My love for slow paced, creative cinema is well known and I’m a sucker for anything that highlights the seemingly unimportant, mundane details in people’s lives and brings out the beauty in them.
So I was intrigued to read about Life in a Day, a groundbreaking new documentary that brings together slice-of-life YouTube footage from 120 different countries on a single day.
YouTube invited people from all over the world to submit footage of what they were doing on July 24, 2010. They received over 80,000 videos (over 2,500 hours of amateur footage) and a team lead by producer Ridley Scott and director Kevin McDonald edited the choicest cuts into a 90 minute feature.
The concept (or the gimmick, depending on which way you look at it) that the film is built around is impressive enough alone for it to be worth a look.
Crowdsourcing is nothing new – whether it’s an ad, a music video or a piece of visual art – but to my knowledge, nothing has been done on this scale. This is a collaborative work of art on a truly global scale, and the sheer amount of work that went into the editing process is mindblowing.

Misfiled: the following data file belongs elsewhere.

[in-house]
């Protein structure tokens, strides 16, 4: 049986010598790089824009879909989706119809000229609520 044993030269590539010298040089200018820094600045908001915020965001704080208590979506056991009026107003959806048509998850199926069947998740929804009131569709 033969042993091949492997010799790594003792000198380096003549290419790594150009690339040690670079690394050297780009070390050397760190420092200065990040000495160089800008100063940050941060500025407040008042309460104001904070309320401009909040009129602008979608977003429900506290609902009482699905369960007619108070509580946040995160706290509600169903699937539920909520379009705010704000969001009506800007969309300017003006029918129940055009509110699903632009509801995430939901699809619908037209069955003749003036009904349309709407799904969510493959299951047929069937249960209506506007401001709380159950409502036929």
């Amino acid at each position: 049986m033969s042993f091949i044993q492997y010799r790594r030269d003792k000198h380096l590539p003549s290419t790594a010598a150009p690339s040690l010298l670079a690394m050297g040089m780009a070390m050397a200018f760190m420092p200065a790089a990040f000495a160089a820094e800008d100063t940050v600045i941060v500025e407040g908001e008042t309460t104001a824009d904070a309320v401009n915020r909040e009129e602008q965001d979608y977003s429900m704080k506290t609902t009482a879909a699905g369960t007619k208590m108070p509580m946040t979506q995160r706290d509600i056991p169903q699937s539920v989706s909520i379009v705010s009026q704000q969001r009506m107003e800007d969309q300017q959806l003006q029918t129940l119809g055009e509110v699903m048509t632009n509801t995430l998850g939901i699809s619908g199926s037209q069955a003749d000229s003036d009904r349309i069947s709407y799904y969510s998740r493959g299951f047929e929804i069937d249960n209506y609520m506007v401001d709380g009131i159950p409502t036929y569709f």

Having not seen the film (it premiered at Sundance last week) I can’t give my own verdict, but from what I’ve read, the editing team has managed to hash together something truly spectacular, focusing the disperate subject matter around a number of key themes and emotions such as love, heartbreak, marriage and war.
Below are a couple of teaser clips that have been released, but you may have to wait for the theatrical release to see the whole thing.